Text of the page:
My research falls within the tradition of critical disability studies, while also incorporating twentieth-century continental philosophy, philosophy of biology, and philosophy of technology. My PhD focuses upon the ontology of impairment. It criticises various positions (including critical realist disability studies) that take impairment for a brute, natural phenomenon, and outlines various practices and processes by which impairment gets assigned this putatively objective status. At the same time, it rejects strong discursive explanations of impairment for a position that builds upon postphenomenology and Actor-Network-Theory. It also examines how practices that situate impairment—and the body more generally—as a brute natural objectivity are involved in the production of the organising concept of 'the human', including specification of what are taken for essential human characteristics. Through criticism of these notions of the human and of impairment, it develops alternative descriptions of both (human) embodiment and disability. This leads into ethical considerations: I finally consider implications for health (including its relationship with bodily atypicality), and what constitutes a good life.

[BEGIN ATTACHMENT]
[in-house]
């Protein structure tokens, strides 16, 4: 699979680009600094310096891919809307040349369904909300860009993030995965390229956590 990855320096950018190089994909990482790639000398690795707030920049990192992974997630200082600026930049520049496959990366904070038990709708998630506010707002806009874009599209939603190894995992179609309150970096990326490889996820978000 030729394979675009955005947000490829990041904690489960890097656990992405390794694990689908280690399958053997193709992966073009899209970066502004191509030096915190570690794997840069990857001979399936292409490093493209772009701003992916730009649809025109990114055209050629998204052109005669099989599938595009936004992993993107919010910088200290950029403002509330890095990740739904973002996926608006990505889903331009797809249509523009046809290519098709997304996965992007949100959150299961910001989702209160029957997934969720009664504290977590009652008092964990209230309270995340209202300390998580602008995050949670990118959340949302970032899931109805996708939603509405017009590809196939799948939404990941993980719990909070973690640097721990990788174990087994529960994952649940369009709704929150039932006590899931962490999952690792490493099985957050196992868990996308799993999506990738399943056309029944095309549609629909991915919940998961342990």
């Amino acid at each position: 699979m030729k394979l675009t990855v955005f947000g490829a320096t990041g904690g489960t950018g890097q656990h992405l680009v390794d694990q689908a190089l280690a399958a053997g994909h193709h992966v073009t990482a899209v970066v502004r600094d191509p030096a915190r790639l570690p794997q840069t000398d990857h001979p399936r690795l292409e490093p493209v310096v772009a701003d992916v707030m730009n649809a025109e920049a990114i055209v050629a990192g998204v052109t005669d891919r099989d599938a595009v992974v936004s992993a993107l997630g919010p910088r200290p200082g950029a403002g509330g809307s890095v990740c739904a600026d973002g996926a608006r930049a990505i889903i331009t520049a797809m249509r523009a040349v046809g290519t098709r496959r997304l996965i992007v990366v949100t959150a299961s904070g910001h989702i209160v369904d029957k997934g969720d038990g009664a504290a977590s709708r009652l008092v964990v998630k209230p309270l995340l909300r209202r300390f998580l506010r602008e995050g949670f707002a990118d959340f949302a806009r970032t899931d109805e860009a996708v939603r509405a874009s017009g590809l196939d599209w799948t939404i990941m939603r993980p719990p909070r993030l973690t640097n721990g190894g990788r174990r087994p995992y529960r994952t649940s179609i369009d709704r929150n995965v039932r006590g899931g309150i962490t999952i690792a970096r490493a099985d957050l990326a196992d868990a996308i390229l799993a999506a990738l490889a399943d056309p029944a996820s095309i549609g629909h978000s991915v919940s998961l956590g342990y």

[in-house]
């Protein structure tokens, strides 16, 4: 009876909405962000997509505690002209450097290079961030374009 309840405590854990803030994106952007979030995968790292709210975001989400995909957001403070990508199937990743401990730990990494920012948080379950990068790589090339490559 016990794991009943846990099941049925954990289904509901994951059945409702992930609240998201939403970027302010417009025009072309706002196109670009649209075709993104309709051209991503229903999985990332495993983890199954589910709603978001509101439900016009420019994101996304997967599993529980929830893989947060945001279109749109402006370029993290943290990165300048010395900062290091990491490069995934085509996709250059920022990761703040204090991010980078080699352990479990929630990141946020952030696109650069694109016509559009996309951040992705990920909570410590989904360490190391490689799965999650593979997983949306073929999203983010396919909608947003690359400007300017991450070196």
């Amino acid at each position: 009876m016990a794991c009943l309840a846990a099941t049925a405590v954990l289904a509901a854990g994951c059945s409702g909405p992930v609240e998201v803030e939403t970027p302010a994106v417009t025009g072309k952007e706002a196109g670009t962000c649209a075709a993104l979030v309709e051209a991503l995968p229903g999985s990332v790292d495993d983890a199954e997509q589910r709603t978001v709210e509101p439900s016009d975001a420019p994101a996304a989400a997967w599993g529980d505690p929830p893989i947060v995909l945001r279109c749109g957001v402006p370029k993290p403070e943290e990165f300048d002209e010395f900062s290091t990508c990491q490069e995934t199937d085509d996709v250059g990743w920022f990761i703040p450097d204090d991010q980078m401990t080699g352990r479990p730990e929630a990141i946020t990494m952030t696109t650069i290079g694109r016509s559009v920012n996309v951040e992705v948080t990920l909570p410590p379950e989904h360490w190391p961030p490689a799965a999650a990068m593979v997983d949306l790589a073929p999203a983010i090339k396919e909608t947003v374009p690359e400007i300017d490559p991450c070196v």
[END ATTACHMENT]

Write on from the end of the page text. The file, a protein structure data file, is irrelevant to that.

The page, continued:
As it stands, this website is simply a place where I will share some unpolished drafts from conference and workshop presentations. It will be updated more frequently during the coming months.
You can contact me here.